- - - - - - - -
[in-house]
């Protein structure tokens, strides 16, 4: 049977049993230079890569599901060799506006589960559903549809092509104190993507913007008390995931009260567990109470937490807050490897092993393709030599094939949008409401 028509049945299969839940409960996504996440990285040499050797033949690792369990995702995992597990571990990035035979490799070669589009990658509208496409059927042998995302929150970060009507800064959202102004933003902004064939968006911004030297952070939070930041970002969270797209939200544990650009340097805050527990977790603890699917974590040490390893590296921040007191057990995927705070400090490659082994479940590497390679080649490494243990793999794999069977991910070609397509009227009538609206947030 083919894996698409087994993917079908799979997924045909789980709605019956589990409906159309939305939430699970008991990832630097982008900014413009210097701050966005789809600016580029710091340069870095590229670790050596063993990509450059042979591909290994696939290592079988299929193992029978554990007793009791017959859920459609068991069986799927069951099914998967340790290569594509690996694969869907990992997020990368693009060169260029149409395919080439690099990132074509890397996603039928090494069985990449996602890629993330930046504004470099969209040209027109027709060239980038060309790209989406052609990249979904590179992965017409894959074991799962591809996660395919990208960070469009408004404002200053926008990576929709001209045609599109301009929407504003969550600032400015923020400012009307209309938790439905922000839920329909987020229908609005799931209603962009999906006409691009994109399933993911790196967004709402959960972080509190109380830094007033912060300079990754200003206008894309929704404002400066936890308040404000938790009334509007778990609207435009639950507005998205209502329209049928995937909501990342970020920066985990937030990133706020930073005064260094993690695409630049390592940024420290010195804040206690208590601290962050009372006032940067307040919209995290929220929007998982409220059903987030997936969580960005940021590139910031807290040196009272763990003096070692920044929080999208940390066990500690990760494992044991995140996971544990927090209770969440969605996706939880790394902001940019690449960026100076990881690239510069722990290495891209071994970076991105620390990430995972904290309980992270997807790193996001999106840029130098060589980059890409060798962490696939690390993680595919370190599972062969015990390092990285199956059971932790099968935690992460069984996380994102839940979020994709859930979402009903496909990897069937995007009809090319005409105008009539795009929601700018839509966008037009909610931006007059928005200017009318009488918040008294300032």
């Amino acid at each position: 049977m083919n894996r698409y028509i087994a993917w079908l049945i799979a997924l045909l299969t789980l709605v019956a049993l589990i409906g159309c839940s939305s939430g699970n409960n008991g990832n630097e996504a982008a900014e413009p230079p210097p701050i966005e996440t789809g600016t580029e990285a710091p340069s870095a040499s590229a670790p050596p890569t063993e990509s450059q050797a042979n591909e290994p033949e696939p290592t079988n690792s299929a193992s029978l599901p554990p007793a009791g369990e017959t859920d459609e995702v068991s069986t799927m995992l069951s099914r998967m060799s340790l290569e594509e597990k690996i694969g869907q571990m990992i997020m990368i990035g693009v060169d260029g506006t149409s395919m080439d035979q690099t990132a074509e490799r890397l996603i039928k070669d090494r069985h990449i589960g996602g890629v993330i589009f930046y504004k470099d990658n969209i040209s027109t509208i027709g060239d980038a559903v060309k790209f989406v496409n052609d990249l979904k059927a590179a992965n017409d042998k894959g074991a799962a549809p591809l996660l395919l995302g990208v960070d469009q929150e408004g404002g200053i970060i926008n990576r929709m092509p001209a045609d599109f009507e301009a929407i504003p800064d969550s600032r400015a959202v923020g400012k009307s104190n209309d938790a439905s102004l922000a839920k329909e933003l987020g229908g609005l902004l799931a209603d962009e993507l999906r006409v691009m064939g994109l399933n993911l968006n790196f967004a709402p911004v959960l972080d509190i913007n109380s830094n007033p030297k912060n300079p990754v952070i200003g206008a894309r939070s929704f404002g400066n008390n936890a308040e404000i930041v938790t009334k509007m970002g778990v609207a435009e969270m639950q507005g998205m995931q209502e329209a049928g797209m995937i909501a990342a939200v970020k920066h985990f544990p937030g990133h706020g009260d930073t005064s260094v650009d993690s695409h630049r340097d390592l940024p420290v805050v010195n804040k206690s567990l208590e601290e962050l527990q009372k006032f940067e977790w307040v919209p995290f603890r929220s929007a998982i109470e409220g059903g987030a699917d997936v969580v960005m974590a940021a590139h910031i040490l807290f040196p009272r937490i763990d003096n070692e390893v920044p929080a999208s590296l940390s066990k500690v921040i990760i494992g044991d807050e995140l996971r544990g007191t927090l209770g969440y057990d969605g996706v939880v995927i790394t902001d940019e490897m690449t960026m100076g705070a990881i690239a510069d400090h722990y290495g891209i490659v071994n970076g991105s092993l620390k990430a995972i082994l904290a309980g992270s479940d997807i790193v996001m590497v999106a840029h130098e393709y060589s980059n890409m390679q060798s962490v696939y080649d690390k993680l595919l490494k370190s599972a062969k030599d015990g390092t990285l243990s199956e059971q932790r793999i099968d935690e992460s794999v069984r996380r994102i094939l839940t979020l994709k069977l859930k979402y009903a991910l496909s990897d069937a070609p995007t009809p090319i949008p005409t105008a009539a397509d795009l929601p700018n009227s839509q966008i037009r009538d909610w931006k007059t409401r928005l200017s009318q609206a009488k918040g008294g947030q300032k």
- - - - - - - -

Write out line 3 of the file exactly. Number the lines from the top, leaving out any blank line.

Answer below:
């Amino acid at each position: 049977m083919n894996r698409y028509i087994a993917w079908l049945i799979a997924l045909l299969t789980l709605v019956a049993l589990i409906g159309c839940s939305s939430g699970n409960n008991g990832n630097e996504a982008a900014e413009p230079p210097p701050i966005e996440t789809g600016t580029e990285a710091p340069s870095a040499s590229a670790p050596p890569t063993e990509s450059q050797a042979n591909e290994p033949e696939p290592t079988n690792s299929a193992s029978l599901p554990p007793a009791g369990e017959t859920d459609e995702v068991s069986t799927m995992l069951s099914r998967m060799s340790l290569e594509e597990k690996i694969g869907q571990m990992i997020m990368i990035g693009v060169d260029g506006t149409s395919m080439d035979q690099t990132a074509e490799r890397l996603i039928k070669d090494r069985h990449i589960g996602g890629v993330i589009f930046y504004k470099d990658n969209i040209s027109t509208i027709g060239d980038a559903v060309k790209f989406v496409n052609d990249l979904k059927a590179a992965n017409d042998k894959g074991a799962a549809p591809l996660l395919l995302g990208v960070d469009q929150e408004g404002g200053i970060i926008n990576r929709m092509p001209a045609d599109f009507e301009a929407i504003p800064d969550s600032r400015a959202v923020g400012k009307s104190n209309d938790a439905s102004l922000a839920k329909e933003l987020g229908g609005l902004l799931a209603d962009e993507l999906r006409v691009m064939g994109l399933n993911l968006n790196f967004a709402p911004v959960l972080d509190i913007n109380s830094n007033p030297k912060n300079p990754v952070i200003g206008a894309r939070s929704f404002g400066n008390n936890a308040e404000i930041v938790t009334k509007m970002g778990v609207a435009e969270m639950q507005g998205m995931q209502e329209a049928g797209m995937i909501a990342a939200v970020k920066h985990f544990p937030g990133h706020g009260d930073t005064s260094v650009d993690s695409h630049r340097d390592l940024p420290v805050v010195n804040k206690s567990l208590e601290e962050l527990q009372k006032f940067e977790w307040v919209p995290f603890r929220s929007a998982i109470e409220g059903g987030a699917d997936v969580v960005m974590a940021a590139h910031i040490l807290f040196p009272r937490i763990d003096n070692e390893v920044p929080a999208s590296l940390s066990k500690v921040i990760i494992g044991d807050e995140l996971r544990g007191t927090l209770g969440y057990d969605g996706v939880v995927i790394t902001d940019e490897m690449t960026m100076g705070a990881i690239a510069d400090h722990y290495g891209i490659v071994n970076g991105s092993l620390k990430a995972i082994l904290a309980g992270s479940d997807i790193v996001m590497v999106a840029h130098e393709y060589s980059n890409m390679q060798s962490v696939y080649d690390k993680l595919l490494k370190s599972a062969k030599d015990g390092t990285l243990s199956e059971q932790r793999i099968d935690e992460s794999v069984r996380r994102i094939l839940t979020l994709k069977l859930k979402y009903a991910l496909s990897d069937a070609p995007t009809p090319i949008p005409t105008a009539a397509d795009l929601p700018n009227s839509q966008i037009r009538d909610w931006k007059t409401r928005l200017s009318q609206a009488k918040g008294g947030q300032k």